The sector wants to go further with the right powers and funding and we urge the Government to back the LGA’s Work Local and pilot it by giving local leaders a single pot of funding to work with partners, to design, commission and have oversight of a ‘one stop’ all-age skills and employment service. A cost benefit analysis reveals that for a medium-sized combined authority, a Work Local approach making more effective use of around £270 million per year has the potential of an extra 2,260 people improving their skills and an additional 1,650 people moving into work. This could boost the local economy by £35 million per year and save the taxpayer an extra £23 million per year.

Councils share the collective national ambition to tackle local housing challenges and create great places for current and future generations. Councils need a long-term national commitment to support a council house building renaissance and improvements in existing stock. Long-term certainty on powers and funding could help councils scale up to deliver an ambitious build programme of 100,000 high-quality, climate-friendly social homes a year. It would also improve the public finances by £24.5 billion over 30 years, including a reduction in the housing benefit bill and temporary accommodation costs. In Quarter 2 of 2023, provisional statistics showed that local authorities started 1,750 new dwellings, the highest rate since 1990. 

Additional support from government would allow councils to scale-up further. An expansion of council housebuilding would provide a counter-cyclical boost to housing supply; offer a pathway out of expensive and insecure private renting towards home ownership; reduce homelessness; tackle housing waiting lists and support the growth of green skills and net zero supply chains. Key to achieving these gains is the need for further reform to Right to Buy. Councils should be given: the right to retain 100 per cent of receipts on a permanent basis; flexibility to combine Right to Buy receipts with other government grants; the ability to set the size of discounts locally; and the ability to recycle a greater proportion of receipts into building replacement homes.

Improving life chances while protecting the public purse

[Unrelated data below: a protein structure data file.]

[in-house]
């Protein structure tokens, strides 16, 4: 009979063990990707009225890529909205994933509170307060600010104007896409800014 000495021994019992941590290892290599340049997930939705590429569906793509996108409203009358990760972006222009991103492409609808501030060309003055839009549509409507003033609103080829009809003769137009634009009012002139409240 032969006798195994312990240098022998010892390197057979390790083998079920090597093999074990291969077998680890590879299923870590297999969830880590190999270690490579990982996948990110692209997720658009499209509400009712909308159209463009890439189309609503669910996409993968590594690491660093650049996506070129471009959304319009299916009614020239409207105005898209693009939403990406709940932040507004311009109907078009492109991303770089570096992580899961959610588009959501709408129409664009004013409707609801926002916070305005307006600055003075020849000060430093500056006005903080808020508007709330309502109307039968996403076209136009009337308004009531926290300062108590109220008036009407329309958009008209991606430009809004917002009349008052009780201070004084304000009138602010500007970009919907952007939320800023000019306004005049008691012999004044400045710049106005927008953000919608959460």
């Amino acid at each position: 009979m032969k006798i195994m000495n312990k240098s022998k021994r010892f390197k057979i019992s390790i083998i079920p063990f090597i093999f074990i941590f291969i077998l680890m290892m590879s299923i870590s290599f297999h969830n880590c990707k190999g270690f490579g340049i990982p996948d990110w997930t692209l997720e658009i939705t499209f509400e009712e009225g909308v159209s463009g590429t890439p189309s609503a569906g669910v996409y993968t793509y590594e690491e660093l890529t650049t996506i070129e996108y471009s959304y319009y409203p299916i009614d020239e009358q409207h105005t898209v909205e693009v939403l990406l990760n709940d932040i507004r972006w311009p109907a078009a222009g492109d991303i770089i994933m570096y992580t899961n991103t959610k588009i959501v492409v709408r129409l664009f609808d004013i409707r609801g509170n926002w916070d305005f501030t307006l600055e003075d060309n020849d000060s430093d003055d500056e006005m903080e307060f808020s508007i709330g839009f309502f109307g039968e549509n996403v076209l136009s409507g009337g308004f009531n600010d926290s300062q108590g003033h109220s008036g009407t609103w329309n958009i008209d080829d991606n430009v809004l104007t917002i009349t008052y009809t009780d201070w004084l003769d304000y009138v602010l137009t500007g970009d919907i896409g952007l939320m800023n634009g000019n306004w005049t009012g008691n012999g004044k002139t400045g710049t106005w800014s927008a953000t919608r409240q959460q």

Investment in council services is proven to lead to better outcomes and life chances for residents. But in addition, there is also strong evidence that high quality council services prevent demands and pressures being passed onto other public service providers, often requiring far more costly forms of intervention. By capitalising on the local knowledge and expertise of councils in supporting children and families, government can not only improve outcomes but avoid significant societal costs. Research for the Care Review estimated the societal cost of adverse outcomes for looked after children at £9 billion per year, while the ‘Big Five’ children’s charities found that a failure to invest in children’s social care now will lead to approximately £1 billion in additional costs to the Government over the next ten years.

An investment in adult social care is an investment in the lives and futures of our loved ones, as well as our national infrastructure. First and foremost, high quality care and support helps people maintain their independence and relationships and helps people to stay in work. Most care is informal and unpaid, provided by family and friends who provide an estimated £59.5 billion of care a year. The care workforce is bigger than that of the NHS. Employment in the adult social care sector represents 6 per cent of total employment in the UK. An increase in funding for adult social care enables an increase in funding for care providers and the voluntary and community sector. These sectors and organisations do vital work, much of which helps alleviate demand pressures on the NHS, freeing up acute capacity which is central to tackling hospital backlogs. Finally, adult social care is an innovative and tech-friendly sector, with technology playing an ever-greater role in the delivery of high quality care and support.

Sport and cultural services boost productivity and reduce pressure on the NHS and social care services by helping people manage their conditions independently. ‘Get Active’, the new Government Sport Strategy sets out ambitious targets of getting over 2.5 million more adults and one million more children active by 2030. The network of over 3,000 council facilities will be crucial to making this happen, particularly given their engagement with the population groups that the strategy identifies will benefit most from increasing activity levels. Social prescribing initiatives demonstrate how culture and leisure services can contribute to reducing pressure on acute services. For example some evaluation studies have reported sixty per cent reduction in GP contact times.